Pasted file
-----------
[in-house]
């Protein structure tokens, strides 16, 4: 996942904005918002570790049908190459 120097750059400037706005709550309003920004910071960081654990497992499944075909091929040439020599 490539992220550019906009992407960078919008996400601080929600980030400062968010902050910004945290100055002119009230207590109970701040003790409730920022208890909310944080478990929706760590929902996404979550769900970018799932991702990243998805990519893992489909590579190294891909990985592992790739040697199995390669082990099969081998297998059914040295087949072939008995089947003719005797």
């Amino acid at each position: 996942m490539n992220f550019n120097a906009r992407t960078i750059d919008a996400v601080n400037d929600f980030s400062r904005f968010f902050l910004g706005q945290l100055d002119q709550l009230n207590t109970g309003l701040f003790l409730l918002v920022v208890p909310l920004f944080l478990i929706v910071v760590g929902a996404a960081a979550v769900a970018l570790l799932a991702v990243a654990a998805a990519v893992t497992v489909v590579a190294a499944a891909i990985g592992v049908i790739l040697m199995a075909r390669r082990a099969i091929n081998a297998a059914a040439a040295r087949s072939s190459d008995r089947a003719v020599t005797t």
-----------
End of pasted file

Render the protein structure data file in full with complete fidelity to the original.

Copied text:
[in-house]
């Protein structure tokens, strides 16, 4: 996942904005918002570790049908190459 120097750059400037706005709550309003920004910071960081654990497992499944075909091929040439020599 490539992220550019906009992407960078919008996400601080929600980030400062968010902050910004945290100055002119009230207590109970701040003790409730920022208890909310944080478990929706760590929902996404979550769900970018799932991702990243998805990519893992489909590579190294891909990985592992790739040697199995390669082990099969081998297998059914040295087949072939008995089947003719005797």
């Amino acid at each position: 996942m490539n992220f550019n120097a906009r992407t960078i750059d919008a996400v601080n400037d929600f980030s400062r904005f968010f902050l910004g706005q945290l100055d002119q709550l009230n207590t109970g309003l701040f003790l409730l918002v920022v208890p909310l920004f944080l478990i929706v910071v760590g929902a996404a960081a979550v769900a970018l570790l799932a991702v990243a654990a998805a990519v893992t497992v489909v590579a190294a499944a891909i990985g592992v049908i790739l040697m199995a075909r390669r082990a099969i091929n081998a297998a059914a040439a040295r087949s072939s190459d008995r089947a003719v020599t005797t």